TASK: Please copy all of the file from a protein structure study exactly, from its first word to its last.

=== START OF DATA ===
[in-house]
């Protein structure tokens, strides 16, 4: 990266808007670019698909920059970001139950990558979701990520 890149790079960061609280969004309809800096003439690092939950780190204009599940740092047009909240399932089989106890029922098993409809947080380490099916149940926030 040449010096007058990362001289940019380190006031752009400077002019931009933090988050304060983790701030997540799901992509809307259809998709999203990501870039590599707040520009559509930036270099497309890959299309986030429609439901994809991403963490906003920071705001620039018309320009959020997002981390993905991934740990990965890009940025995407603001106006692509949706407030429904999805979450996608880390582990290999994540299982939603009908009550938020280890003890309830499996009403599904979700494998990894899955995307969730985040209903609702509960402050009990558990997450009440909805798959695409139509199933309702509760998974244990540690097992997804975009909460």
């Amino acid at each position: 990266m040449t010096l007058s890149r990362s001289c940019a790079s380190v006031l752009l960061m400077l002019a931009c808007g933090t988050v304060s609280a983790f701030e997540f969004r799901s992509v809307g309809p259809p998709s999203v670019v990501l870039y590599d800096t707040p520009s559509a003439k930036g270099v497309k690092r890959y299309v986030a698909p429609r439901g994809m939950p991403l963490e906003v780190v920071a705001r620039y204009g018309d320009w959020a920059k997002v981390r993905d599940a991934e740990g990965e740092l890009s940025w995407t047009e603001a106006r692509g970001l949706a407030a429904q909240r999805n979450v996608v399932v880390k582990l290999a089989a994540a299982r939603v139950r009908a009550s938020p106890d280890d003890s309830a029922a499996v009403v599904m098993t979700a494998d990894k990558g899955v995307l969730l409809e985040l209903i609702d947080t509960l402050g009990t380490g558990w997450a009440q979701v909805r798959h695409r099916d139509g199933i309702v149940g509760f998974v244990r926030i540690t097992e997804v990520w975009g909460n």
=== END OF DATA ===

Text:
[in-house]
């Protein structure tokens, strides 16, 4: 990266808007670019698909920059970001139950990558979701990520 890149790079960061609280969004309809800096003439690092939950780190204009599940740092047009909240399932089989106890029922098993409809947080380490099916149940926030 040449010096007058990362001289940019380190006031752009400077002019931009933090988050304060983790701030997540799901992509809307259809998709999203990501870039590599707040520009559509930036270099497309890959299309986030429609439901994809991403963490906003920071705001620039018309320009959020997002981390993905991934740990990965890009940025995407603001106006692509949706407030429904999805979450996608880390582990290999994540299982939603009908009550938020280890003890309830499996009403599904979700494998990894899955995307969730985040209903609702509960402050009990558990997450009440909805798959695409139509199933309702509760998974244990540690097992997804975009909460």
């Amino acid at each position: 990266m040449t010096l007058s890149r990362s001289c940019a790079s380190v006031l752009l960061m400077l002019a931009c808007g933090t988050v304060s609280a983790f701030e997540f969004r799901s992509v809307g309809p259809p998709s999203v670019v990501l870039y590599d800096t707040p520009s559509a003439k930036g270099v497309k690092r890959y299309v986030a698909p429609r439901g994809m939950p991403l963490e906003v780190v920071a705001r620039y204009g018309d320009w959020a920059k997002v981390r993905d599940a991934e740990g990965e740092l890009s940025w995407t047009e603001a106006r692509g970001l949706a407030a429904q909240r999805n979450v996608v399932v880390k582990l290999a089989a994540a299982r939603v139950r009908a009550s938020p106890d280890d003890s309830a029922a499996v009403v599904m098993t979700a494998d990894k990558g899955v995307l969730l409809e985040l209903i609702d947080t509960l402050g009990t380490g558990w997450a009440q979701v909805r798959h695409r099916d139509g199933i309702v149940g509760f998974v244990r926030i540690t097992e997804v990520w975009g909460n």